Thursday, August 22, 2013

Running Table

Running Table, 1997
Dan Peterman
Millennium Park, east of Cloud Gate
201 East Randolph Street

            Originally located in the A. Montgomery Ward Garden in Grant Park, this 100-foot long picnic table with benches is one of two works fashioned from recycled plastic extrusions for the “Chicago Front Yard Picnic.” The second work, Chicago Ground Cover, a 50 x 50 foot dance platform, has been moved to the Spirit of Music Garden at 601 South Michigan Avenue and expanded to 4600 square feet in order to accommodate more dancers. Running Table now sits east of Anish Kapoor’s CloudGate ("The Bean") in Millennium Park.
            Running Table inspires introspection and interaction on a number of levels. Functionally, the table invites strangers from various walks of life to congregate as they eat. Sociologically, such interactions may reveal a sense of community, or lack thereof, in a public space in the city. As an object crafted from recycled extruded plastic (the equivalent of two million milk jugs) in a space often defined by city-sponsored fairs and tourism, it comments on the waste produced during such events and in American society in general. Because the table is modular, constructed from interlocking pieces, it may, theoretically, be extended endlessly. Thus, it could be understood to speak to the ongoing need for creative solutions to the issues of consumer waste and over-consumption or, perhaps, the ultimate futility of such endeavors.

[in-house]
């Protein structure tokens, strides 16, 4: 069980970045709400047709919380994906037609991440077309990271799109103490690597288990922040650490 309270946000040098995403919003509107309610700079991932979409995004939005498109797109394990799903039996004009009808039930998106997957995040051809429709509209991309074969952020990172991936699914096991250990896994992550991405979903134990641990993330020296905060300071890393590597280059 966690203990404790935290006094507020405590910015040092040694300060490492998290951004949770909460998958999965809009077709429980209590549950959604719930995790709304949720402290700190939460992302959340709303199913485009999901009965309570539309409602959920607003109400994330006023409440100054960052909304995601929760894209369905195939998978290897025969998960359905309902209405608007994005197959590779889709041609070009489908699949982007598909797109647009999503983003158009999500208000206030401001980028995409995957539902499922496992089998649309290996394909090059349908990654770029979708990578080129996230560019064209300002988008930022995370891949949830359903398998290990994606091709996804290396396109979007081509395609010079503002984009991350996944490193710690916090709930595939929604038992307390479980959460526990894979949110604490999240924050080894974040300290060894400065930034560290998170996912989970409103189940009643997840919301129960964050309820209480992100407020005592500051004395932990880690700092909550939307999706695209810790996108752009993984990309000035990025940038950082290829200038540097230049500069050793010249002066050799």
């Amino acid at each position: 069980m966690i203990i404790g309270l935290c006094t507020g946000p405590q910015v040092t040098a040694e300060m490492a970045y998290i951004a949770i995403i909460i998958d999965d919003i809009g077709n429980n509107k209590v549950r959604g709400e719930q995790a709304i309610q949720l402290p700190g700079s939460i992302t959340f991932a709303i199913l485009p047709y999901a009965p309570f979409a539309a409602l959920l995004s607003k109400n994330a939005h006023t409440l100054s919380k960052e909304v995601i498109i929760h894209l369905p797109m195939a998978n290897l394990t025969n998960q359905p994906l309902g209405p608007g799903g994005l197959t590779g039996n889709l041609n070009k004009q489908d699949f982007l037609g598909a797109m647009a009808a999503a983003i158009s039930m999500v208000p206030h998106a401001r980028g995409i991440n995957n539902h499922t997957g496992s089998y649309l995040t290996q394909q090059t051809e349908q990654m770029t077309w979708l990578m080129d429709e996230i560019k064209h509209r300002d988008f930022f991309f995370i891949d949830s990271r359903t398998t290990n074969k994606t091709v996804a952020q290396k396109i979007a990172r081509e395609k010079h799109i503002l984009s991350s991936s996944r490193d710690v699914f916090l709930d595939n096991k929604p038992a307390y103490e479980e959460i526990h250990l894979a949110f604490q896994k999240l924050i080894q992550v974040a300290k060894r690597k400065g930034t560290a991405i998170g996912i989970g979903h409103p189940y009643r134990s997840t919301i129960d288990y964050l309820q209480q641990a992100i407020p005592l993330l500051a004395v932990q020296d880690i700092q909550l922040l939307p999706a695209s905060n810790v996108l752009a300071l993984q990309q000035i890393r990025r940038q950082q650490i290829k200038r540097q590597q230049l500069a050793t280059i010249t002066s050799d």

Peterman received his M.F.A. from the University of Chicago in 1986 and is known for works of art that engage with their environment and with the public in ways that explore networks of recycled and discarded materials. In 2002, he co-founded, with Connie Spreen, the “Experimental Station” on the south side of Chicago, a not-for-profit “incubator of innovative cultural, educational, and environmental projects and small-scale enterprises.” In addition to housing his studio and providing venues for various artistic and cultural events, one occupant is the Blackstone Bicycle Works, a youth education program that pairs skilled bicycle mechanics with young people from the Woodlawn neighborhood and the South Side in order to teach mechanical and other job skills. The shop promotes ecological practices as it refurbishes donated and abandoned bicycles and allows the interns to work toward purchase of such bikes, as well as offering them for sale to the general public.

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